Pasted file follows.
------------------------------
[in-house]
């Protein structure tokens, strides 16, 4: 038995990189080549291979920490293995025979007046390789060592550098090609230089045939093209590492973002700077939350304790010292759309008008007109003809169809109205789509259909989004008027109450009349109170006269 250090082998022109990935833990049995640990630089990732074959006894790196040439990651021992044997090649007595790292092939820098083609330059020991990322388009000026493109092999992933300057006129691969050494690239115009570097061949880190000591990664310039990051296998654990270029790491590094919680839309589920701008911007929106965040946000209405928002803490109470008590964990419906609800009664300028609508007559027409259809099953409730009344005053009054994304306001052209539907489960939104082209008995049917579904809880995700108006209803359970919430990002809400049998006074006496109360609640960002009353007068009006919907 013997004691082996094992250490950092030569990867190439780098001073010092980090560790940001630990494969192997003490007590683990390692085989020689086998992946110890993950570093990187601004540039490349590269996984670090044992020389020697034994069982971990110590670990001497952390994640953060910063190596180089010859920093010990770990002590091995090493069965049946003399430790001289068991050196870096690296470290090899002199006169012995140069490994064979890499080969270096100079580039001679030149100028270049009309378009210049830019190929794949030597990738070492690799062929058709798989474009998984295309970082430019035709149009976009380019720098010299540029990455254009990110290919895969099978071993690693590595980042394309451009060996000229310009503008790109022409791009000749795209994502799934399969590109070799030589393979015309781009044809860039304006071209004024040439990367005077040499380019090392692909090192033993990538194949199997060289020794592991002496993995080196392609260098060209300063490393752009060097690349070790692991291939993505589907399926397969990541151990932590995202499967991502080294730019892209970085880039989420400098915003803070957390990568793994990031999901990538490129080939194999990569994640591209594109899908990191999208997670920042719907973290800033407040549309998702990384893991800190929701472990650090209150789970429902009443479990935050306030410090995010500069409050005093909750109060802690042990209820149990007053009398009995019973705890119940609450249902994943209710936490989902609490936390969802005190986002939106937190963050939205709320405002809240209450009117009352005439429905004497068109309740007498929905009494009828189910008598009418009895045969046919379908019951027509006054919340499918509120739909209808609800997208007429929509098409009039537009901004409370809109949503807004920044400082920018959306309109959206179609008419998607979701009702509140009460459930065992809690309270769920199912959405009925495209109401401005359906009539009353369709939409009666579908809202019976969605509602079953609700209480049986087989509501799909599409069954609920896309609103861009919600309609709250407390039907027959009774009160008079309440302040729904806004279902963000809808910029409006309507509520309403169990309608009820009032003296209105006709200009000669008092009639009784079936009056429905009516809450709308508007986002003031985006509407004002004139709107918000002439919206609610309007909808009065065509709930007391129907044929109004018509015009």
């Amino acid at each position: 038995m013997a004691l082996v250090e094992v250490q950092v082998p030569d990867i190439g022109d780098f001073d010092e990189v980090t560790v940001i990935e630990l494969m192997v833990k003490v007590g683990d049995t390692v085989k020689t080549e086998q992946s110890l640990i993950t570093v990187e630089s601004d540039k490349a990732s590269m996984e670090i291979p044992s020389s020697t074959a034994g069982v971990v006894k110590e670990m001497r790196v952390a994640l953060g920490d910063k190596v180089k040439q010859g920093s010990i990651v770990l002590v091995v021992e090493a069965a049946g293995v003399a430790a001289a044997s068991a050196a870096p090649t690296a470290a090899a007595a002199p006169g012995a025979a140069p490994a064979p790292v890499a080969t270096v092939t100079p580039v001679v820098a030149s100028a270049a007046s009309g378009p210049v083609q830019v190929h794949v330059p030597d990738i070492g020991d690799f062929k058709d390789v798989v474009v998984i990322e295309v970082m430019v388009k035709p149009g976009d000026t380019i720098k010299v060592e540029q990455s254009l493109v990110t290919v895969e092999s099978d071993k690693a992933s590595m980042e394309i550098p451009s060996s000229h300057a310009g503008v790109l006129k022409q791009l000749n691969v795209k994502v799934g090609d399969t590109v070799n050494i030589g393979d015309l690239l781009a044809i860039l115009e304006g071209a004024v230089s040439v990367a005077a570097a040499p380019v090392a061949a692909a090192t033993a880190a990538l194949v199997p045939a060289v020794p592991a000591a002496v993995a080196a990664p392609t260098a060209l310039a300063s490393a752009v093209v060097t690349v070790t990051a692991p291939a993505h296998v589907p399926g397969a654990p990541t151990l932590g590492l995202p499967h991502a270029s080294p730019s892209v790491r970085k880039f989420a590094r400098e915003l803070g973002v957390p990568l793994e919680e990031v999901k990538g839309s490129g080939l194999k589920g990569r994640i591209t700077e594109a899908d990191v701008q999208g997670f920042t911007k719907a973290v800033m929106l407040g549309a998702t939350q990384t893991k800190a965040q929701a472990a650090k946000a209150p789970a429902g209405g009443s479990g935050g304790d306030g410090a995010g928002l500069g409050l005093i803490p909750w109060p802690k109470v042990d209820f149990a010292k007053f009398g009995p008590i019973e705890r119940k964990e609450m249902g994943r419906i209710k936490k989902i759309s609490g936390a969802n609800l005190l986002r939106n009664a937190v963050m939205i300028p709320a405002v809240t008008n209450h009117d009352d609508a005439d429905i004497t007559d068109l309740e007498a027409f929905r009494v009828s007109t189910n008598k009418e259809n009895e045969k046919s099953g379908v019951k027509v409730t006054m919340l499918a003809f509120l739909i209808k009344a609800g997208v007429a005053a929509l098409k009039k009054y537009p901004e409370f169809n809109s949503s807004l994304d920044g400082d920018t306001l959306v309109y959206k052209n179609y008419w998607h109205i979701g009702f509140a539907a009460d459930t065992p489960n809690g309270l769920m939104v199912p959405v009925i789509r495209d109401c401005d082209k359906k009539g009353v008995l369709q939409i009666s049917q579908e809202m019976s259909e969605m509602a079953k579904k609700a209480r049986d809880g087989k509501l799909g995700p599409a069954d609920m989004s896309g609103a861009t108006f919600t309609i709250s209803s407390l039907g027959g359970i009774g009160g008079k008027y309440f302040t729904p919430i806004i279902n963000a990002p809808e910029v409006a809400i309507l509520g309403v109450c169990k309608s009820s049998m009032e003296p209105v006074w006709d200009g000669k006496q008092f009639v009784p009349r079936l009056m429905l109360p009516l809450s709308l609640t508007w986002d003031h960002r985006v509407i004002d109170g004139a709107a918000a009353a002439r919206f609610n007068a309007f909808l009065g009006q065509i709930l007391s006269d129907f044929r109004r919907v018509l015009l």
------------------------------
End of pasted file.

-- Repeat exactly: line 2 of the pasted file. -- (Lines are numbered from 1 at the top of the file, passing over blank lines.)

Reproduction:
């Protein structure tokens, strides 16, 4: 038995990189080549291979920490293995025979007046390789060592550098090609230089045939093209590492973002700077939350304790010292759309008008007109003809169809109205789509259909989004008027109450009349109170006269 250090082998022109990935833990049995640990630089990732074959006894790196040439990651021992044997090649007595790292092939820098083609330059020991990322388009000026493109092999992933300057006129691969050494690239115009570097061949880190000591990664310039990051296998654990270029790491590094919680839309589920701008911007929106965040946000209405928002803490109470008590964990419906609800009664300028609508007559027409259809099953409730009344005053009054994304306001052209539907489960939104082209008995049917579904809880995700108006209803359970919430990002809400049998006074006496109360609640960002009353007068009006919907 013997004691082996094992250490950092030569990867190439780098001073010092980090560790940001630990494969192997003490007590683990390692085989020689086998992946110890993950570093990187601004540039490349590269996984670090044992020389020697034994069982971990110590670990001497952390994640953060910063190596180089010859920093010990770990002590091995090493069965049946003399430790001289068991050196870096690296470290090899002199006169012995140069490994064979890499080969270096100079580039001679030149100028270049009309378009210049830019190929794949030597990738070492690799062929058709798989474009998984295309970082430019035709149009976009380019720098010299540029990455254009990110290919895969099978071993690693590595980042394309451009060996000229310009503008790109022409791009000749795209994502799934399969590109070799030589393979015309781009044809860039304006071209004024040439990367005077040499380019090392692909090192033993990538194949199997060289020794592991002496993995080196392609260098060209300063490393752009060097690349070790692991291939993505589907399926397969990541151990932590995202499967991502080294730019892209970085880039989420400098915003803070957390990568793994990031999901990538490129080939194999990569994640591209594109899908990191999208997670920042719907973290800033407040549309998702990384893991800190929701472990650090209150789970429902009443479990935050306030410090995010500069409050005093909750109060802690042990209820149990007053009398009995019973705890119940609450249902994943209710936490989902609490936390969802005190986002939106937190963050939205709320405002809240209450009117009352005439429905004497068109309740007498929905009494009828189910008598009418009895045969046919379908019951027509006054919340499918509120739909209808609800997208007429929509098409009039537009901004409370809109949503807004920044400082920018959306309109959206179609008419998607979701009702509140009460459930065992809690309270769920199912959405009925495209109401401005359906009539009353369709939409009666579908809202019976969605509602079953609700209480049986087989509501799909599409069954609920896309609103861009919600309609709250407390039907027959009774009160008079309440302040729904806004279902963000809808910029409006309507509520309403169990309608009820009032003296209105006709200009000669008092009639009784079936009056429905009516809450709308508007986002003031985006509407004002004139709107918000002439919206609610309007909808009065065509709930007391129907044929109004018509015009």